Thursday, 13 May 2021


Meaning sweetness and sharing her feast day with the apparition of Our Lady of Fรกtima, the second century saint compelled to pray to a sculpture of Jupiter which turned to dust by her faith, for which she was sentenced to be torn asunder by wild animals. Glyceria expired, however, before she could be served. Interestingly, especially in light of the minor craze that erupted a few years ago over the chance to drink the mummy juice—sewage found in Egyptian sarcophagi, the relics of Glyceria are counted among the myroblytes, those whose remains (sometimes their icons as well as their coffins) exude the holy and healing Oil of the Saints.

Saturday, 17 April 2021


cortรจge: the custom Land Rover hearse that will convey Prince Philip on his funeral procession

whiter-than-white: ultra-reflective coating (previously) could help cool the climate—via Slashdot  

eboracia: housing developer Keepmoat Holmes discovers sprawling Roman ruins in North Yorkshire  

elenctic debate: honing one’s critical thinking with the Socratic method 

emojinal rescue: the Unicode subcommittee reconvenes, heralding the coming of new glyphs  

ramshackle: illustrations of antient structures that survived the Great Fire of London before they were ultimately demolished  

pleurants: bright and bold floral urns for cremains

Wednesday, 31 March 2021


berggeschrei: Saxon princes collected, modelled miniature mountains and enjoyed miner cos-play 

#oddlysatisfying: the hypnotic and self-soothing qualities of visual ASMR  

it’s not a cult thing: an interview with the real estate agent selling this ‘sexy funeral Goth house’ in Baltimore—via Super Punch  

erard square action: a tool that measures a piano key’s up- and down-weight  

slamilton: a basketball musical of Space Jam meshed with Hamilton—see previously—that works better than it should, via Waxy  

den hรผgel hinauf: Amanda Gorman’s inspirational US presidential inaugural poem (see also) will be published in German

Sunday, 7 February 2021

one-way ticket

Via Nag on the Lake’s Sunday Links (much more to explore here), we receive a lightly macabre update to the former dedicated rail-line in London that transported the departed and mourners from the overcrowded city out to a cemetery in Woking with news that the purpose-built Waterloo Necropolis station built in 1854 (expanded in 1901) will be transformed into a suite of flats. The seal is that of the company granted the charter to construct the grounds and arrange the logistics and transportation. Though large portions of the building were destroyed in World War II during a 1941 air raid, what remains is witness to the automation of the funerary arts with halls designed for private service and hydraulic lifts to bring the briers on to the loading docks below, a shift towards hygienic awareness (a dread cholera epidemic decades earlier had overwhelmed London’s graveyards) and separate entrances that showed that even the dead were expected to be class conscious.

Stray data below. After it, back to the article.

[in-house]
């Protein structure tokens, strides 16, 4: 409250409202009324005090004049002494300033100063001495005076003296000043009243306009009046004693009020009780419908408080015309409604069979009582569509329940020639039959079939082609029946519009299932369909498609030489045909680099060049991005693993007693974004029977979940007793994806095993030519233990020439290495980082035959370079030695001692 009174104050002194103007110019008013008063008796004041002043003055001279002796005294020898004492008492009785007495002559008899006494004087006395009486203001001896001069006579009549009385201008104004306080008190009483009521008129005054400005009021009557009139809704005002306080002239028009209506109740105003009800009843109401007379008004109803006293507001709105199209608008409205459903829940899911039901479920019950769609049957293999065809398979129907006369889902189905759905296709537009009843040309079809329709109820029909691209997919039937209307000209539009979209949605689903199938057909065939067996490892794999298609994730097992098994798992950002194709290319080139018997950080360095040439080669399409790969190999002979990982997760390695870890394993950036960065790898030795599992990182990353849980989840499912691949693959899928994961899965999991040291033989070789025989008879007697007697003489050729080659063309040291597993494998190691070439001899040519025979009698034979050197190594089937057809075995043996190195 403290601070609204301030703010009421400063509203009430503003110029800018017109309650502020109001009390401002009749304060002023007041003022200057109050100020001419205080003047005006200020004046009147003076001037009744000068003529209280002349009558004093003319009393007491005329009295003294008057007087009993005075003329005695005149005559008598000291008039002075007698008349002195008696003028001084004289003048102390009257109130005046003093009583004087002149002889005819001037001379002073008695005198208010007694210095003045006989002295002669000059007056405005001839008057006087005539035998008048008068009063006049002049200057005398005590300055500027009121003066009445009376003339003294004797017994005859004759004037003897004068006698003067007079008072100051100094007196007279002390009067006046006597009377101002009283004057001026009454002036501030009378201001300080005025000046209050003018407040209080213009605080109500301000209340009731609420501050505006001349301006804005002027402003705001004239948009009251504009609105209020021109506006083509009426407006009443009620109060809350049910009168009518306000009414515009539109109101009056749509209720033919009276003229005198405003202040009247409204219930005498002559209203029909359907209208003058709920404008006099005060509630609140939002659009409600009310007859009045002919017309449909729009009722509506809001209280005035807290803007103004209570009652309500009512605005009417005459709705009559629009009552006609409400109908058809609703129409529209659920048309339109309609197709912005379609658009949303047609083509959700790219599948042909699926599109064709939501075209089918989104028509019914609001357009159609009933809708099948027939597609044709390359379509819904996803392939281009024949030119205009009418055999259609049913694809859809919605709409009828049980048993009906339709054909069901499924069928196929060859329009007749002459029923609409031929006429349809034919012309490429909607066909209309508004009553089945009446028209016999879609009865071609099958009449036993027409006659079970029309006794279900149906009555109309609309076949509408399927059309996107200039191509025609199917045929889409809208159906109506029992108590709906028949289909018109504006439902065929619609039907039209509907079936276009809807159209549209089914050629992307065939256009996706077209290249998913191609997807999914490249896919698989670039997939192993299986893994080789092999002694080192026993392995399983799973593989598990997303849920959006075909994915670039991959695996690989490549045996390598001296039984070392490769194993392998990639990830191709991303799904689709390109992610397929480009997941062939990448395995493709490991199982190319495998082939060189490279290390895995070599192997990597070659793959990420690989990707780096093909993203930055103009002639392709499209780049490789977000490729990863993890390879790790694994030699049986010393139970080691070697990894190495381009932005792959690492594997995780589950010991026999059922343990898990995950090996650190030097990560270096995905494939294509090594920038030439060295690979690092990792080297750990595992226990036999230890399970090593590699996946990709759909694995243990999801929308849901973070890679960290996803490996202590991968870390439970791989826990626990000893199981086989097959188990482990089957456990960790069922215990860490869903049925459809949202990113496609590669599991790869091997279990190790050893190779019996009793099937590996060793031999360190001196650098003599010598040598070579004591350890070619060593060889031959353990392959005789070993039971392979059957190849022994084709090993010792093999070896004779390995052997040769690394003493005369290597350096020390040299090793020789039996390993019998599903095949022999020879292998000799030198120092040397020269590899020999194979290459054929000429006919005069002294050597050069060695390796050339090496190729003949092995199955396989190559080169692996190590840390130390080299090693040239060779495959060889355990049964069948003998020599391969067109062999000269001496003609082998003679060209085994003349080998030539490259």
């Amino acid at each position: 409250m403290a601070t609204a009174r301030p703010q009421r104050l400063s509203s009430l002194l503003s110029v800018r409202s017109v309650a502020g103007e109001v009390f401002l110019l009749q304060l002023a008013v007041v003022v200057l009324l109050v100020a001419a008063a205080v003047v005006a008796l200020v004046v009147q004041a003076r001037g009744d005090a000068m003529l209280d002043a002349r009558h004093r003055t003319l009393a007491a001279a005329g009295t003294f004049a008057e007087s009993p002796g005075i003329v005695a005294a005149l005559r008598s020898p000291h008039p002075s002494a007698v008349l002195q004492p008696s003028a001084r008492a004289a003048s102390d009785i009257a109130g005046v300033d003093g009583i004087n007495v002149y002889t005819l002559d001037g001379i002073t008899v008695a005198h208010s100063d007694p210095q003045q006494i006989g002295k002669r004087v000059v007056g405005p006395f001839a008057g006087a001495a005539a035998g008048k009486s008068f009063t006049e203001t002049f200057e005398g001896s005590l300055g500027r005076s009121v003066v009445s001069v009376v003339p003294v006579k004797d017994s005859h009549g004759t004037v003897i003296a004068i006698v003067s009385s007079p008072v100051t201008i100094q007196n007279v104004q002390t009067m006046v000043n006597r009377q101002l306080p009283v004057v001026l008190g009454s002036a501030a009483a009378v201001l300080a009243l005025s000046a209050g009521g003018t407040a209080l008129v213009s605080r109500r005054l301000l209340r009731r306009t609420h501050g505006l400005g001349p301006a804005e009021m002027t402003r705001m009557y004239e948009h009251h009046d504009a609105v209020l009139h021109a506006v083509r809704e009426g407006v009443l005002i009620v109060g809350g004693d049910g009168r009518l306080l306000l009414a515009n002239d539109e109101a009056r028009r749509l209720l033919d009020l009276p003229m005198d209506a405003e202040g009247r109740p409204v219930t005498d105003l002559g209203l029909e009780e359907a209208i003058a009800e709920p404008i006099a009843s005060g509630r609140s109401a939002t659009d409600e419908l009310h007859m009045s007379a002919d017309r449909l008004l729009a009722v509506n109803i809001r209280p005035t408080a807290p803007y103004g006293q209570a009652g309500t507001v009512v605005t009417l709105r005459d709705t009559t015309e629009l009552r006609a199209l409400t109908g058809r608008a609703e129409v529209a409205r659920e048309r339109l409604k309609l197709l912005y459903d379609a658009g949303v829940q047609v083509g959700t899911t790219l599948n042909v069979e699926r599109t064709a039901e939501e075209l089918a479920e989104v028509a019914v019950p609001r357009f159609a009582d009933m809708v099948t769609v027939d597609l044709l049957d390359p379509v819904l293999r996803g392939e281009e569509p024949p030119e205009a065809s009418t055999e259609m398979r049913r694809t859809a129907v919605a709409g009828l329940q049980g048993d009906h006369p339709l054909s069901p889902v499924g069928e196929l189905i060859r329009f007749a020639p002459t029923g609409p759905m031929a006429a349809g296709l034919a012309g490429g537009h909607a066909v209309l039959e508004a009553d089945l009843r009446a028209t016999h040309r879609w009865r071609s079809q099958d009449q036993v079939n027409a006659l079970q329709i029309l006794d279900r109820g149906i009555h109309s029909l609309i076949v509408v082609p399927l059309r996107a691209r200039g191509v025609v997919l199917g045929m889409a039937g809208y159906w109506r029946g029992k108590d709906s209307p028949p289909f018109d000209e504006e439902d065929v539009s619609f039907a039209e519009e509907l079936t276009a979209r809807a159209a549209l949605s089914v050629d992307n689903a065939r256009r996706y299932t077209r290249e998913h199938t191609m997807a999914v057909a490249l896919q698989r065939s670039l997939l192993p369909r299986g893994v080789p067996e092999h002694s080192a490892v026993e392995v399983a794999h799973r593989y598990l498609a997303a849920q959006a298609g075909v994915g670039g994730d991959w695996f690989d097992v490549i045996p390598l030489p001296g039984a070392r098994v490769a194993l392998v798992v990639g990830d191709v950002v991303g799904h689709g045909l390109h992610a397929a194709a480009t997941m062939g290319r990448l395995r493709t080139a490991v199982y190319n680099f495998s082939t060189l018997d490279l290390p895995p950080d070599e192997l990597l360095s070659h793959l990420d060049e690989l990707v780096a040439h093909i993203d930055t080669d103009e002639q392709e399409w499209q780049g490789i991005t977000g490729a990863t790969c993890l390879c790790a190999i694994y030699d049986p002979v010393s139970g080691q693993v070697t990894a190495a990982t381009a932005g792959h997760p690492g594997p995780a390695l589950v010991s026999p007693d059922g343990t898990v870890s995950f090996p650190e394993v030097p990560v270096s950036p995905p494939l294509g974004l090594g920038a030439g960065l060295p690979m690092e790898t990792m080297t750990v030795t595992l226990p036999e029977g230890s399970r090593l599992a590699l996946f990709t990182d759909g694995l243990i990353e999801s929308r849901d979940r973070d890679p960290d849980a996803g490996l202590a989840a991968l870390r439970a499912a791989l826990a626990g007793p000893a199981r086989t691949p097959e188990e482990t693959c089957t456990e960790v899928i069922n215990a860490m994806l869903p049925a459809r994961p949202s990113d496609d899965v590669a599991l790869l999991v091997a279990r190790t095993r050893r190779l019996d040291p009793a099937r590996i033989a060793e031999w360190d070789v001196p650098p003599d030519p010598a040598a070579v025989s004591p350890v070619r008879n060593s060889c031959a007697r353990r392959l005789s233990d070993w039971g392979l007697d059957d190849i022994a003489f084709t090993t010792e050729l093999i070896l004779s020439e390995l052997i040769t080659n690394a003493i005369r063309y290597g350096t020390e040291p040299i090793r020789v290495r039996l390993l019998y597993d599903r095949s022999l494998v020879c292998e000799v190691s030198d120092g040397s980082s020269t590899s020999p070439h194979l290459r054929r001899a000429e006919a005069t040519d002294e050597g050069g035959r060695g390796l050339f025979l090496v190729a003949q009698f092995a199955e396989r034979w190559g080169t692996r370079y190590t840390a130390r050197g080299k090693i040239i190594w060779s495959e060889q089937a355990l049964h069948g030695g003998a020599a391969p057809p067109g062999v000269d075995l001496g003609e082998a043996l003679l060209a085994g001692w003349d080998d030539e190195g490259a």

Friday, 22 January 2021

land of hope and gloria

Having set forth specific detailed instructions for a funeral with military honours befitting her status and having passed away rather inconsiderately a distance from London on the Isle of Wight, the death of Victoria (previously) would have been a logistically fraught affair if it were not for her careful planning. Surrounded by her son and successor King Edward VII and grandson Wilhelm (future Prussian king and last Kaiser) and her favourite Pomeranian called Turi (see also), Victoria expired on this day in 1901, heretofore, the longest reigning British monarch. The state cortรจge travelled to Gosport with a fleet of yachts transporting the new king and mourners and Victoria was placed in her coffin, son and grandson aided by Prince Arthur, with an array of mementos from family and domestics, including a dressing gown that belonged to her departed husband Albert and a plaster cast of his hand as well as a lock of John Brown’s hair and a photograph of him that was artfully hidden from those paying last respects by carefully placed bouquet of flowers. The state funeral and procession took place 2 February.

Tuesday, 22 September 2020

rip rbg

Incredibly, following a private service in the Great Hall and after lying in repose at the US Supreme Court building’s portico Thursday, Justice Ruth Bader Ginsburg will be the first woman to lie in state at the Capitol rotunda.

Rosa Parks was accorded a similar honour when she passed away in 2005, but because she was not a public official, was said to be resting. Thirty-four men have been granted a viewing in the halls of Congress. Since the president’s 1865 assassination, all those who have lain in state have been presented on the Lincoln catafalque, a funeral bier originally constructed for the funeral services for George Washington but like the cenotaph two storeys below the Capitol known as Washington’s Tomb (unoccupied and where the caisson was customarily stored when not in use), was not implemented at the time. With the high holy day of Yom Kippur beginning at sunset on Sunday, Ginsburg won’t be lain to rest at Arlington National Cemetery until next Tuesday.

Friday, 14 August 2020

bier and bookcase

As seen advertised (right) in Harper’s classifieds in 1991 for custom-built models and then as a similar DYI concept with send-away instructions tailored for one’s measurements about two decades later after the London Design Festival in 2009—recently featured on Weird Universe and Pasa Bon! respectively—I wonder if the next iteration of furniture, shelving unit that transforms into a casket to convey one to the here-after might not be done for its reintroduction soon. What do you make of these morbid but practical design suggestions? The handles and decorative, devotional ornaments are themselves called fittings or “coffin furniture”—not to be confused with other movable furnishings that are coffin-shaped, whereas preparing the inside is called “trimming.” Having the foresight to display one’s future funerary box is certainly a conversation-piece.

Friday, 8 May 2020

smrt in pogreb josipa broza tita